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Main Forum => General Discussion => Topic started by: 2 Frazzled on May 13, 2013, 02:58:28 pm



Title: Euro Chair - sliding assistance needed
Post by: 2 Frazzled on May 13, 2013, 02:58:28 pm
Has anyone put felt pads or something else on the bottom of the euro chair? Ours is very difficult to move and the bare metal base makes a scraping noise that tells me it isn't good for the chair or the vinyl floor. I'm looking at little round stick on felt pads - possibly stuck on with a bit of gorilla glue to assist the adhesive they already have on there.

I know the pads will make it more likely that the chair will wander while driving if we forget to clamp it down but we figure one sliding chair incident should reinforce our memory for future trips. John likes having the chair dead center in front of the TV so we'll be dragging it out and back a lot. (He's such a happy man in his new castle with his new throne - the euro chair, not that other one in the back of the coach.)


Title: Re: Euro Chair - sliding assistance needed
Post by: Bob Mahon on May 13, 2013, 06:32:15 pm
I placed Delrin strips on the bottom and that eliminated the 'scraping' (I was afraid felt pads would pick up sand and scratch the flooring).
Also, when traveling, I place the Euro chair back to back with the Passenger's seat and wrap a bungee cord around the seat backs at the crease near the head rests. No sliding for us and my Lady can't feel the bungee cord while sitting in the seat.


Title: Re: Euro Chair - sliding assistance needed
Post by: 2 Frazzled on May 13, 2013, 07:44:44 pm
Where did you buy the Delrin, how did you attach it and how many and how long are the strips? We figure you have to have enough strips to keep it stable. From what I found on the web, it sounds like Delrin is almost industrial strength Teflon - smooth and slick.


Title: Re: Euro Chair - sliding assistance needed
Post by: Bob Mahon on May 13, 2013, 07:59:49 pm
I had some 1/2" wide. 0.030" thick industrial grade sticky back Delrin tape I cut into small sections and placed around the base to form an almost complete circle. It's held up pretty good.
You can probably find some on eBay or the like.


Title: Re: Euro Chair - sliding assistance needed
Post by: 2 Frazzled on May 13, 2013, 08:16:12 pm
 Thank you, I will track it down.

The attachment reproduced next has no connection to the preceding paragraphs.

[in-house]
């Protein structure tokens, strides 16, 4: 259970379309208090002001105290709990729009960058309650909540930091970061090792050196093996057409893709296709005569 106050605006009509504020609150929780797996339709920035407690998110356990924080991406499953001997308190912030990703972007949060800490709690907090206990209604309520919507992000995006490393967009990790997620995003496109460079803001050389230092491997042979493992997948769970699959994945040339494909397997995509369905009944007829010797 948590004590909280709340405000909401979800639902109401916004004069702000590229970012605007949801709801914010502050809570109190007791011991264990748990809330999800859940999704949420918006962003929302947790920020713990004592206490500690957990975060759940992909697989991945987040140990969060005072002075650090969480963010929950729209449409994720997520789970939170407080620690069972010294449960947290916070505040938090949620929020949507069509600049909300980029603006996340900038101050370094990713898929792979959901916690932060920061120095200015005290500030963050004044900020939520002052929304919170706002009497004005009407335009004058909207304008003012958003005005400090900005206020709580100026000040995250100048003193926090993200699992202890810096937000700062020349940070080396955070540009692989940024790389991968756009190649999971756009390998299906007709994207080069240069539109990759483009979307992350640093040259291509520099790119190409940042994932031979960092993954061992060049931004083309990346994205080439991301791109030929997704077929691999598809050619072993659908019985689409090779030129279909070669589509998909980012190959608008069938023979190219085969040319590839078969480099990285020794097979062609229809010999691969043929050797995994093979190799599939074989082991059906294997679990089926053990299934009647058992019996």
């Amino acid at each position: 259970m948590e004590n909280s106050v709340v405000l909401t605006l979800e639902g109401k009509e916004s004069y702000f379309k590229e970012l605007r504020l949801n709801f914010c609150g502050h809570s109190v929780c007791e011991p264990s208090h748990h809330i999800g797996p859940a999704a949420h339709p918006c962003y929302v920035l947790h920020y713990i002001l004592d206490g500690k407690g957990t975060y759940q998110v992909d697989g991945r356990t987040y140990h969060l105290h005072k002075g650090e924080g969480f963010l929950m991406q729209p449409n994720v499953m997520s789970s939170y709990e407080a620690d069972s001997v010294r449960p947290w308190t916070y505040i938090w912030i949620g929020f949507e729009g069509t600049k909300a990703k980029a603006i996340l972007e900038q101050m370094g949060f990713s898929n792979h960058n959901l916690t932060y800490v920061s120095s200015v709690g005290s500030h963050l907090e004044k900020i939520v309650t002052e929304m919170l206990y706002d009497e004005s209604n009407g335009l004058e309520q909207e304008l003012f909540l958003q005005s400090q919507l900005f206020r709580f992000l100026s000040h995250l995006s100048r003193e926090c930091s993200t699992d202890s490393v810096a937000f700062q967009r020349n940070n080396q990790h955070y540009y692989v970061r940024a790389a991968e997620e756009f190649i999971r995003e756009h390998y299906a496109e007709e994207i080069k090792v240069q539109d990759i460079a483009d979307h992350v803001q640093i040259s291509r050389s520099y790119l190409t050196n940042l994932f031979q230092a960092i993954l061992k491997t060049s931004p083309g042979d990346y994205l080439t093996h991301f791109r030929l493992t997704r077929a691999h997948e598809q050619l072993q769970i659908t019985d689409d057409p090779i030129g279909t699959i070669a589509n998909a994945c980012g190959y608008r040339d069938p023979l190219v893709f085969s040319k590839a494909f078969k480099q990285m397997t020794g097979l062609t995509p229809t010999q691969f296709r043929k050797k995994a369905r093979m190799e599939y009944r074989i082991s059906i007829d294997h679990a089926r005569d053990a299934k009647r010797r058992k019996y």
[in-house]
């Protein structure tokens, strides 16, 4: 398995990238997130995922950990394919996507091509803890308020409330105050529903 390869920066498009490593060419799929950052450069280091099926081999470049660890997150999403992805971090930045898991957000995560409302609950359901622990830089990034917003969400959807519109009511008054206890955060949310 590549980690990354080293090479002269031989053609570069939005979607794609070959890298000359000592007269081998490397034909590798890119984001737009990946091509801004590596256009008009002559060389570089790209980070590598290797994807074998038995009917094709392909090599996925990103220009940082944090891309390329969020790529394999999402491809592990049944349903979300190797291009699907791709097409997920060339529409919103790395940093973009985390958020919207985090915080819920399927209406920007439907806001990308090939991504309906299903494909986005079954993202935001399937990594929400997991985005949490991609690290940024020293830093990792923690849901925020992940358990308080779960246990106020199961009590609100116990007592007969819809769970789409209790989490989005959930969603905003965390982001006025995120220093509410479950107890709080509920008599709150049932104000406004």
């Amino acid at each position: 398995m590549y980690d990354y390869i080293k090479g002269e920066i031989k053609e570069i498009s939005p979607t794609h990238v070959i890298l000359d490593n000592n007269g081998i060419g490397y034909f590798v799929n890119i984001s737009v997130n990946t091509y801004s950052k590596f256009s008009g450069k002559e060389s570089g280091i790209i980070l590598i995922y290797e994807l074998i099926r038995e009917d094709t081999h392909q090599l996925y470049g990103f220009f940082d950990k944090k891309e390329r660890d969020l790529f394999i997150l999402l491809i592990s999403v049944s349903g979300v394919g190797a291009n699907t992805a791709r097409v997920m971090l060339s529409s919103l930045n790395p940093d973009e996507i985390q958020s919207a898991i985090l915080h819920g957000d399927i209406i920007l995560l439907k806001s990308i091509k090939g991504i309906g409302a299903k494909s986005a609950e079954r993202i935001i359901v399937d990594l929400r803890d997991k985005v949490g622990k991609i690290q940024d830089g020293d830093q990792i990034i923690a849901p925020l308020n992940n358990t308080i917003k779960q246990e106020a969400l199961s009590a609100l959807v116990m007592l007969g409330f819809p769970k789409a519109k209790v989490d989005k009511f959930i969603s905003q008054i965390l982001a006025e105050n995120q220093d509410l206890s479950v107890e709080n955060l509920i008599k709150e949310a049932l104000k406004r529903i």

Title: Re: Euro Chair - sliding assistance needed
Post by: Bob Mahon on May 13, 2013, 09:17:48 pm
In truth, I would have like to have installed small roller balls on the bottom but the base is not robust enough to support them. I'm still working on some ideas to beef it up or make a new base (that's one of my Roundtuit tasks because I'm enjoying the use of the coach and it's too dam... er, darn cold to work in the shop in the Winter).


Title: Re: Euro Chair - sliding assistance needed
Post by: billy on May 13, 2013, 10:13:01 pm
2frazz, have u tracked that stuff down?


Title: Re: Euro Chair - sliding assistance needed
Post by: 2 Frazzled on May 13, 2013, 10:35:14 pm
Billy, not exactly. Amazon has 12x12 sheets but it is thicker. I found description of something called "slick strips" at eplastics.com that comes as a tape product but not sure if it is the same material. Amazon carries slick strips in rolls. I have to check some things but tape and slide sure sounds like the way to go.


Title: Re: Euro Chair - sliding assistance needed
Post by: Bob Mahon on May 13, 2013, 10:46:08 pm
It can also be tracked by Acetal. A place to try is googling:
catalog/cshyde.com

Use scissors to cut, not a razor.


Title: Re: Euro Chair - sliding assistance needed
Post by: billy on May 14, 2013, 12:48:16 am
Tnx 2Frazzied.


Title: Re: Euro Chair - sliding assistance needed
Post by: jampodd on May 14, 2013, 08:29:43 am
McMaster-Carr or Graingers probably carry it. It is used in the equipment industry and it is basically a cheap teflon. I used it quite a bit when designing/building manufacturing equipment. The slip stick you found is most likely the same material or equivalent.


Title: Re: Euro Chair - sliding assistance needed